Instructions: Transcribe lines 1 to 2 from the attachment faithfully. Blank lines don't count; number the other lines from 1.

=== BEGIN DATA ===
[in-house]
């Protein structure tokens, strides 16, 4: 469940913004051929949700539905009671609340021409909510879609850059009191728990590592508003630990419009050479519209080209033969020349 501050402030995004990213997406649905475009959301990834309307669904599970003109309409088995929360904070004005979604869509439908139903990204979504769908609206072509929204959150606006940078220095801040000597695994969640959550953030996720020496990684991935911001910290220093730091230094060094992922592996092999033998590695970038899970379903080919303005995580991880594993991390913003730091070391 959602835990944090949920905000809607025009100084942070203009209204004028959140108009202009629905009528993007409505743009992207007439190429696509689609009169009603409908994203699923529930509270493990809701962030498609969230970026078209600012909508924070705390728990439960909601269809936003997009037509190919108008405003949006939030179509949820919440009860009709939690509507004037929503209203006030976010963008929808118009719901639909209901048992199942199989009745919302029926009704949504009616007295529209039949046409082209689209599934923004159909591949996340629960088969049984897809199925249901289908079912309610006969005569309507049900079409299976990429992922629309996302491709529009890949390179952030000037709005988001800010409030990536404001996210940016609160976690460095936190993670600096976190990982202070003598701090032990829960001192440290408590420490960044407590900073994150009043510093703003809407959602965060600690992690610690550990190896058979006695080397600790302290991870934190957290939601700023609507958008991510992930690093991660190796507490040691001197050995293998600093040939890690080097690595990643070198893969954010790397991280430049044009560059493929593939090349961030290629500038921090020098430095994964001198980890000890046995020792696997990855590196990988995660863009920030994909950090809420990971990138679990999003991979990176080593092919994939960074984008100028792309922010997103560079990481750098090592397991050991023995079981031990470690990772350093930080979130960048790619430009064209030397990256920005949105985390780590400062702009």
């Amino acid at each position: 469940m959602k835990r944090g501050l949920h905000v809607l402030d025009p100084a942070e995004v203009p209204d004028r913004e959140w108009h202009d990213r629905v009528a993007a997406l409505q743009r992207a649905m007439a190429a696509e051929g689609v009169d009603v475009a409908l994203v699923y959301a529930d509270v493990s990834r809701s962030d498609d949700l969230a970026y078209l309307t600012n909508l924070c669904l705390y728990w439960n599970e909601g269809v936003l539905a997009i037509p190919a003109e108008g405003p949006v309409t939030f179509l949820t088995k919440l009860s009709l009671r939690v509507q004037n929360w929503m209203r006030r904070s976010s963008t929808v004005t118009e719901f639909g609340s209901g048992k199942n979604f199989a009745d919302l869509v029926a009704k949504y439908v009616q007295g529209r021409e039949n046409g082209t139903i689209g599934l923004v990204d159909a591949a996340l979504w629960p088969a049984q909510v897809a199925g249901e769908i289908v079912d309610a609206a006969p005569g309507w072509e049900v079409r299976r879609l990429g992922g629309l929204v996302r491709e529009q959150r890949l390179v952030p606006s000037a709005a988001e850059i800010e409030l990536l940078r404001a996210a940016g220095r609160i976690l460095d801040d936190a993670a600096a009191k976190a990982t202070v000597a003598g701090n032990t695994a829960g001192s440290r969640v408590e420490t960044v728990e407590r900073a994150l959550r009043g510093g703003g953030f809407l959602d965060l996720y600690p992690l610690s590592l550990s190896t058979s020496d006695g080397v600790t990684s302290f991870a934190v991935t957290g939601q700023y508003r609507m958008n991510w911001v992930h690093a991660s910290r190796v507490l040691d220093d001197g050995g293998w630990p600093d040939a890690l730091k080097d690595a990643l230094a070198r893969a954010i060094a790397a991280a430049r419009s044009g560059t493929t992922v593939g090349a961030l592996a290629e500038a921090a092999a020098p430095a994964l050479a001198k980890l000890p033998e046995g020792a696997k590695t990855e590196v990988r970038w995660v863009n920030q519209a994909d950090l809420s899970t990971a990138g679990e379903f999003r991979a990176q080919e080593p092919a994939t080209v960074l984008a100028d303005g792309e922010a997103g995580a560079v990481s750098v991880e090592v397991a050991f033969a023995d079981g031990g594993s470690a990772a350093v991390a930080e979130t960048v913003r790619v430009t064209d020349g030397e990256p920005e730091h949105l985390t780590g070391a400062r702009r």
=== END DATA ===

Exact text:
[in-house]
């Protein structure tokens, strides 16, 4: 469940913004051929949700539905009671609340021409909510879609850059009191728990590592508003630990419009050479519209080209033969020349 501050402030995004990213997406649905475009959301990834309307669904599970003109309409088995929360904070004005979604869509439908139903990204979504769908609206072509929204959150606006940078220095801040000597695994969640959550953030996720020496990684991935911001910290220093730091230094060094992922592996092999033998590695970038899970379903080919303005995580991880594993991390913003730091070391 959602835990944090949920905000809607025009100084942070203009209204004028959140108009202009629905009528993007409505743009992207007439190429696509689609009169009603409908994203699923529930509270493990809701962030498609969230970026078209600012909508924070705390728990439960909601269809936003997009037509190919108008405003949006939030179509949820919440009860009709939690509507004037929503209203006030976010963008929808118009719901639909209901048992199942199989009745919302029926009704949504009616007295529209039949046409082209689209599934923004159909591949996340629960088969049984897809199925249901289908079912309610006969005569309507049900079409299976990429992922629309996302491709529009890949390179952030000037709005988001800010409030990536404001996210940016609160976690460095936190993670600096976190990982202070003598701090032990829960001192440290408590420490960044407590900073994150009043510093703003809407959602965060600690992690610690550990190896058979006695080397600790302290991870934190957290939601700023609507958008991510992930690093991660190796507490040691001197050995293998600093040939890690080097690595990643070198893969954010790397991280430049044009560059493929593939090349961030290629500038921090020098430095994964001198980890000890046995020792696997990855590196990988995660863009920030994909950090809420990971990138679990999003991979990176080593092919994939960074984008100028792309922010997103560079990481750098090592397991050991023995079981031990470690990772350093930080979130960048790619430009064209030397990256920005949105985390780590400062702009």